I learned even more things this year

About a year ago I wrote a post reflecting on my experiences as a first-year doctoral student. I’m keeping the tradition alive by posting about my second-year in the doc program! I’ve grown significantly, both professionally and personally. Maybe even more in my personal life. But I’ll stick to the professional ups and downs in this post (since this is an academically minded blog and all).

This past fall semester marked my first appearance TAing in a face-to-face course, an undergraduate core class called Information Science. One major duty I had a TA involved leading a twice weekly break-out session. I’ve written about my struggles presenting and introversion tendencies in earlier blog posts, so these sessions weren’t easy. Public speaking doesn’t come naturally or calmly to me. But being pushed into teaching on a weekly basis has been incredibly helpful and terrifying. At the end of fall semester, I wrote a post about what I learned from my undergraduates. I’m always learning from my students. For example, last semester I found out that there is a popular song about selfies. Who knew?! Undergrads (and normal people who listen to the radio). This semester, through student blog posts, I read about boxing, the Tampa Bay Buccaneers, and Ramen recipes. Stuff I’ve never had much of an interest in investigating. While teaching, I’ve discovered that each semester can be very different, especially with student engagement. This summer I’ve experienced a disconnect with my students that I haven’t in the past. Maybe it’s because of the shortened summer semester, my own work load, or just sheer exhaustion. I’m not sure how to overcome this feeling of disconnect.

Learning is Fun!

Odd Learning Related Image.

Over the past year, I’ve become a published author. In May, the Journal of Research on Libraries and Young Adults (JRLYA) published my first article, More Than Just Books: Librarians as a Source of Support for Cyberbullied Young Adults. I have three more articles that will be published within the year. Two as the sole author and one that’s a collaboration with one of my advisors, Dr. Lorraine Mon.I’ve learned just how time-consuming, frustrating, confusing, and spirit crushing the publication process can be. To add even more confusion, there’s publishing agreements to consider. Since the legal language and I aren’t very friendly, I reached out to the FSU’s Office of Scholarly Communication for contract hand holding. A very, very good idea. As harsh as it is to get back peer reviews, I’m still proud of the work I’ve produced; and I don’t want to sign away everything just to get my article published. The contracts I’ve received so far, except for JRLYA, want to take everything. After recently dealing with my third contract, I’m slightly more comfortable asking questions about what I’m signing and what I can argue for. Slightly.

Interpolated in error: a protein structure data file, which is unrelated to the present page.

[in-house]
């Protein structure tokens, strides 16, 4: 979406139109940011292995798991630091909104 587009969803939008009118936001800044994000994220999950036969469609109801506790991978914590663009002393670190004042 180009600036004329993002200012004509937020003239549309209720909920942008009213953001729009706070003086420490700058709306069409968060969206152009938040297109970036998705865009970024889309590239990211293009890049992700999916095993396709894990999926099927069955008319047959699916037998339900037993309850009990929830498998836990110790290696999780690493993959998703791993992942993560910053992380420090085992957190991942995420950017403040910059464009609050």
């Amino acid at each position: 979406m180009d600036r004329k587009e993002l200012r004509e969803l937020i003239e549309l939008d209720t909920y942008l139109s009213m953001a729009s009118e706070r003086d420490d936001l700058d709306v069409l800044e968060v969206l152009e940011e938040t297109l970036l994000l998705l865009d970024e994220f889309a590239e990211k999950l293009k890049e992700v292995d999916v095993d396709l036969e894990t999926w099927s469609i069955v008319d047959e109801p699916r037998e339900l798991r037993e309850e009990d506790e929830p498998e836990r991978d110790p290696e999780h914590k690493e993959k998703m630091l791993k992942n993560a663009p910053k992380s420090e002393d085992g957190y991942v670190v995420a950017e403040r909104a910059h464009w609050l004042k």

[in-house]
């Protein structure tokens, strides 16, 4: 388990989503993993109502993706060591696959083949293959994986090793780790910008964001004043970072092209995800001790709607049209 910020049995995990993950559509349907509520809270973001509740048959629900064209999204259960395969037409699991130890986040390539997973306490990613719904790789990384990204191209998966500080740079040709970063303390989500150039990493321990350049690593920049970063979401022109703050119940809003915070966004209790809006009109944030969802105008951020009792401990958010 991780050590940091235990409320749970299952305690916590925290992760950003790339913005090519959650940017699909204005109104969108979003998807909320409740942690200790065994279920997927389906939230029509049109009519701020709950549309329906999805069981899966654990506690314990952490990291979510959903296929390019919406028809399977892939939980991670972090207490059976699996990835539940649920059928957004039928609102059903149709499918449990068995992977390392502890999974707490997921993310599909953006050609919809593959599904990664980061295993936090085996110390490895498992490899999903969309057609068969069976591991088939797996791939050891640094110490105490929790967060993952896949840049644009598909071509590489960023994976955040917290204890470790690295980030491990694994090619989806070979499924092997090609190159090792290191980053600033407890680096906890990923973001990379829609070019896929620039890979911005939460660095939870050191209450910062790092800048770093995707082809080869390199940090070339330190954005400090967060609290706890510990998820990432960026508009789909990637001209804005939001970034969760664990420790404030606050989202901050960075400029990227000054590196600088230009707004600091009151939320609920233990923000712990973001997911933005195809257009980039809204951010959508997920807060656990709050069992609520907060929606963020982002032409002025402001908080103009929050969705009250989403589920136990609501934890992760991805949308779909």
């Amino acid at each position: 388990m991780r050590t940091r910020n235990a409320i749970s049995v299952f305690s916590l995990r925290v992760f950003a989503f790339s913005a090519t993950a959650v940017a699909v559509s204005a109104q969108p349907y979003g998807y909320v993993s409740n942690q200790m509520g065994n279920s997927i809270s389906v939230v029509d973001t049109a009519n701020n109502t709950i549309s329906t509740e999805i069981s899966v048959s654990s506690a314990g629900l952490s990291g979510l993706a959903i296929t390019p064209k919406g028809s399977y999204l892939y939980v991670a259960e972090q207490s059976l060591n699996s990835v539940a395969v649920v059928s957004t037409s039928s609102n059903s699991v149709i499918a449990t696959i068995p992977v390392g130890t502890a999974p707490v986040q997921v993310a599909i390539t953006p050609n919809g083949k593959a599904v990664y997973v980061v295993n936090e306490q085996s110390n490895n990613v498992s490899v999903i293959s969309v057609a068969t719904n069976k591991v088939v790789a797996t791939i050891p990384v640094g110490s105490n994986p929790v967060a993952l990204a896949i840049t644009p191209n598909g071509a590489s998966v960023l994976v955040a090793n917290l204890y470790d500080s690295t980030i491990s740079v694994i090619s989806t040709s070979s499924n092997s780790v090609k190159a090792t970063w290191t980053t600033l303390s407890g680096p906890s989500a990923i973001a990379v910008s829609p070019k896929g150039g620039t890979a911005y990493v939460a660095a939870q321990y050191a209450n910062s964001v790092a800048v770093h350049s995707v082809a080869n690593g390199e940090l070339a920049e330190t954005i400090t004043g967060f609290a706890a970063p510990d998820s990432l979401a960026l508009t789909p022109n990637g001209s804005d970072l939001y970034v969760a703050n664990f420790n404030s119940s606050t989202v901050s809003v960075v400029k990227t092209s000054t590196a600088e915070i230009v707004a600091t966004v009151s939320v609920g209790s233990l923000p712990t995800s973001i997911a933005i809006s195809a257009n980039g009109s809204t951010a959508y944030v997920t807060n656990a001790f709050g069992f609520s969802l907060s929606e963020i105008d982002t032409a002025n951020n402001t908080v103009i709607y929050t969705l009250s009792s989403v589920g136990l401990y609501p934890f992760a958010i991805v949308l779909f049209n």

I’m still learning to deal with rejection. Over the past year, I’ve had several rejections for conference submissions. I always take it personally, which I know I shouldn’t do but can’t seem to resist. Like many academics, I struggle with the impostor syndrome, that feeling of never being good enough or smarter enough. These self-defeating thoughts aren’t rational, but they are very powerful. Kate Bahn wrote an excellent article for Vitae about women, academia, and the impostor syndrome. It’s not just rejection and criticism that’s hard to accept, it’s accepting and internalizing praise too. Something to work on over the next year.

For the next year, I’m expecting to make some serious progress in my doctoral program. I’m taking my preliminary exam in September and (please please) defending my prospectus in late fall/early spring. Also, throw in a couple of conferences, potential publications, and a research assistantship and there you have my oh-so-easy third year.

What have you all learned this year? Any suggestions/comments/tips for me? 

I’m up to stuff at ALA Annual (a.k.a Researching #alaac14)

On Thursday, I’ll be among the thousands of librarians attending ALA Annual in Vegas! This is my second appearance at Annual and first in Vegas. Last year I won one of ALA’s Student-to-Staff program grants to attend Annual in Chicago. I’m not sure how well known this program is among students, but there are a surprising number of grants to go to all sorts of conferences for free or low cost. I would recommend MLIS, even PhD, students to apply to this program next year. It’s a great way to go behind the scenes at Annual and it looks look on a resumé/CV. My work placement was in the Networking Uncommons, helping with spontaneous programs and dealing with tech issues. Which is incredibly amusing if you know my level of tech skills.

But this time I will be at Annual mainly as a researcher. As part of a larger study, I’m interviewing librarians about how they use social media to engage with young adult patrons. I’m surprisingly nervous about conducting research interviews for the first-time. Maybe because I’m expecting to find most of my interviewees while at sessions and roaming the convention center. Approaching complete strangers is not one of my strengths. This will be especially difficult at a busy and chaotic conference like Annual. But a conference like this is a too-good-to-miss opportunity to chat with librarians. Learn a bit more about what I’m investigate here.

Some of the sessions I’m planning to attend: Annual Unconference, Data Driven Decision Making (LRRT), YA Author Coffee Klatch, Teaching Teens How to Fail, the Future of Library Services for and with Teens, Creativity and Innovation (LRRT), Deciding What’s Next for YALSA, Teen Space 201, LRRT Committee Meeting.